The queues to the bakery were constant all morning - what a business that is!

The terrace, left, was finished on location.

The Bakery was sketched on location with colour added later.


Friday, 17 October 2014

QoR watercolours by Golden

Three QoR sample cards and some tubes to play with.



I recently tried a number of samples of the new Golden watercolour range, QoR (pronounced 'core'). Golden has the reputation as one of the best acrylic paint makers in the world, though I haven't actually used them :-) The range of watercolours has a different binder from the usual Gum Arabic - Aquazol - and the aims of the company, according to the excellent website, was to create:


  • Vibrant, intense colors that stay brilliant even after they dry
  • Exceptionally smooth transitions, flow and liveliness on paper
  • Excellent resolubility in water and glazing qualities
  • Vivid depth of color with each brushstroke
  • Greater resistance to cracking and flaking
  • More density of color than traditional watercolors
  • Exclusive Aquazol® binder used in conservation
(Copied from http://www.qorcolors.com/about-us)

Note - no mention of granulation - one of the characteristics I love to explore in watercolour.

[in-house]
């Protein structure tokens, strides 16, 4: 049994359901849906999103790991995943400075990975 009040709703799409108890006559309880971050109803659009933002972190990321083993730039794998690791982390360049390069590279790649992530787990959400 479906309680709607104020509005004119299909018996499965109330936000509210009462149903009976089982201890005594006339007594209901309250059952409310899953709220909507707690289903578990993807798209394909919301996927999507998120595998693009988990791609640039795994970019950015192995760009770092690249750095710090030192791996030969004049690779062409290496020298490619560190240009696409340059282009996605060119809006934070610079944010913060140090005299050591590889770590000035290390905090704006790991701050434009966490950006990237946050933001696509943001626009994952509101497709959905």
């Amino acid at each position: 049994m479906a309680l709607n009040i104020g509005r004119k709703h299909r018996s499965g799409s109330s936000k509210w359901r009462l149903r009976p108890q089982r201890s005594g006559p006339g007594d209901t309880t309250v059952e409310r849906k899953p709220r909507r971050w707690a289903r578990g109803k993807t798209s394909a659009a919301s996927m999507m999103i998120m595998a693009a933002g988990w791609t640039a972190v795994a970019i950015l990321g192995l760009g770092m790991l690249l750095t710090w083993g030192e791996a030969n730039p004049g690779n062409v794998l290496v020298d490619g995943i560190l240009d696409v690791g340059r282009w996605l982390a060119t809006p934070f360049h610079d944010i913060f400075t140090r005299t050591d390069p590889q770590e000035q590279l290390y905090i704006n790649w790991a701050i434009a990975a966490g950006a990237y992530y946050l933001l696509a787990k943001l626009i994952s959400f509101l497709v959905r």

The sample cards are beautifully presented on waterproof paper with a little sheet of watercolour paper so you can test the colour. I understand thousands of cards were made before they realised that the sample was too small to try properly. See right. The other cards had a bit more paint to be able to create a wash with (see below)

I painted out my usual swatches as best I could using every trace of the paint sample. The paints feel different to paint with. It was as though I were painting with alcohol rather than water - they had a different consistency from what I am used to, though some of the samples were not enough to create a 'juicy' wash. They seem very matt and flat with absolutely none of the slight sheen that the gum arabic creates in some watercolours. Some brands of course are too gummy!